More than 30 Egyptian soldiers, including the battalion commander, were killed. The Egyptian military released recordings from the military communications network in which the commander is heard declaring that he would not surrender. It seems he continued to fight until he was killed.
This ISIS attack was based on considerable intelligence and showed signs that the commanders were able to keep a tight rein on their forces. The group also worked to rescue and evacuate its wounded, demonstrating that this was not a suicide operation. The battle lasted nearly two hours. When Egyptian air force helicopters and jets arrived, the terrorists fled.
It was a by-the-book raid, differing little from the battle doctrine of any Western army – the isolation of the target, the deployment of holding and invasion forces, the collection of intelligence, orderly combat procedure and complete surprise. The entire incident was documented, as usual, by cameras from afar and by the terrorists’ helmet cameras.
Wilayat Sinai doesn’t have a particularly large number of fighters. Western intelligence sources estimate them as slightly more than a thousand and believe the number has grown by a few hundred over the past year with the migration of refugees from ISIS’ battles in Syria and Iraq, after the caliphates ISIS established in those countries collapsed. Sinai seems to be one of the main destinations for ISIS veterans. Alongside them are hundreds of Bedouin terrorists who are native to Sinai, dozens of Palestinians from the Gaza Strip who moved to Sinai, as well as terror operatives from the Caucasus countries. At the same time, Al-Qaida’s local branch in Sinai, known as Junud al-Islam, is showing signs of reemerging.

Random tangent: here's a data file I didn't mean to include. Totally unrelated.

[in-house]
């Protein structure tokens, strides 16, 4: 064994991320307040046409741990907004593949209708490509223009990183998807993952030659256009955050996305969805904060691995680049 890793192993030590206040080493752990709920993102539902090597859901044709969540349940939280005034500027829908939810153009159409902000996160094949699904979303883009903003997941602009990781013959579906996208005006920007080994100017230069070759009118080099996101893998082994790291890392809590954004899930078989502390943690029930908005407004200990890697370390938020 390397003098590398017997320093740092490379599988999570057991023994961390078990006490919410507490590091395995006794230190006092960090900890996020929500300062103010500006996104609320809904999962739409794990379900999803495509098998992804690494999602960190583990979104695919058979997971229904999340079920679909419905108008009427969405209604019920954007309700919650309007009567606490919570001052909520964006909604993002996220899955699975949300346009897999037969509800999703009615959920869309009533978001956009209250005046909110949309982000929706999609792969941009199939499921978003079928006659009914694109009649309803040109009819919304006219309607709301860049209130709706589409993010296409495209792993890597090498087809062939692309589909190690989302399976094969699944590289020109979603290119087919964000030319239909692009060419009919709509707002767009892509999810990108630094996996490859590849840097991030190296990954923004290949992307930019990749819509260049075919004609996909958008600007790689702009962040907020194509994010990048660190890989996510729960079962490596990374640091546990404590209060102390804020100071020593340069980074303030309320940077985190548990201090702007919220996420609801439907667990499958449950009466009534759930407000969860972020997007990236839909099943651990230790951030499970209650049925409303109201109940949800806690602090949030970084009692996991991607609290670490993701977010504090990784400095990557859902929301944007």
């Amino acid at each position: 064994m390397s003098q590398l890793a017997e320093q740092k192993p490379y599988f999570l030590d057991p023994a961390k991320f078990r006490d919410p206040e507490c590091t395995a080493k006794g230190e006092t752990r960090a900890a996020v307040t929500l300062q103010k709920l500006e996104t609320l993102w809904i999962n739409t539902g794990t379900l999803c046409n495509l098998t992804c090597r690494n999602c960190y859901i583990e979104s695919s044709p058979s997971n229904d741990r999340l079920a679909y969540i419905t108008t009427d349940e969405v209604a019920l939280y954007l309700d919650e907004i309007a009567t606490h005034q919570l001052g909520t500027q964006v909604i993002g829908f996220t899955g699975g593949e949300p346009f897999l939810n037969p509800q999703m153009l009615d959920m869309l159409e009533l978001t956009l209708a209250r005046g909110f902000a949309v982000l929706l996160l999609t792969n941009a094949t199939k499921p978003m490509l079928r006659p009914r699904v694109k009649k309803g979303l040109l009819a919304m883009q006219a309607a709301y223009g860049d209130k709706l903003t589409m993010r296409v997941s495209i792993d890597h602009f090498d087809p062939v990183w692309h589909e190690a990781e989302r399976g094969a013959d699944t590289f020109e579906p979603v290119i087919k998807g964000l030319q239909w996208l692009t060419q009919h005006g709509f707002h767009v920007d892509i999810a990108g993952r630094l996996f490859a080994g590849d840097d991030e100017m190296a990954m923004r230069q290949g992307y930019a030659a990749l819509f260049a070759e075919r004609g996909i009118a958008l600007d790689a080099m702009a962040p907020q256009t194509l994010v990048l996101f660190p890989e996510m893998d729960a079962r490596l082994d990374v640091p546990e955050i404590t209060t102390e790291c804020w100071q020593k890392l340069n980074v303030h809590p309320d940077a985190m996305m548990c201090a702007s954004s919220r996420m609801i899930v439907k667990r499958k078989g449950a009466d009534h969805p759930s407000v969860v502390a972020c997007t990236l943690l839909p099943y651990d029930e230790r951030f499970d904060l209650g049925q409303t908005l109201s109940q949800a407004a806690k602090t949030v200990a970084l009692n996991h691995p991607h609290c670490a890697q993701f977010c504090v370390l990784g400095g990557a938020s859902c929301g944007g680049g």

The series of deadly ISIS attacks will apparently require Egyptian President Abdel-Fattah al-Sissi to focus his security forces’ retaliation efforts on the organization’s strongholds. Sissi has already made several dismissals among the senior army brass and had already replaced the chief of general staff a few months ago due to previous failures. But the Egyptian regime’s problem is not confined to Sinai. The success of the jihadists in Sinai is inspiring radical operatives in Egypt itself. Egypt’s borders with Sudan and Libya are fairly porous and there are massive amounts of weapons being smuggled to terror groups within Egypt.
There are potential risks here for Israel as well. According to reports in the Arab media, Israel is assisting Egypt by providing intelligence information and with drone attacks against Wilayat Sinai. Israel has also permitted the entry into Sinai of Egyptian battalions with heavy equipment, an agreed-upon violation of the security appendix in the peace agreement between the two countries.
To date, except for the grave assault at Ein Netafim in 2011 and a failed attempt south of Kerem Shalom a year later, Sinai’s extremist groups have demonstrated little interest in Israeli targets. There have been rockets fired at Eilat and the southern Negev from time to time, but there have been no attempts at more sophisticated attacks. The Israeli security establishment, however, is preparing for the possibility of cross-border raids like the attacks on the mosque and the Egyptian military camp, in which there could be an attempt to breach the border fence and reach a nearby settlement, taking advantage of the knowledge and experience accumulated by Wilayat Sinai in recent years.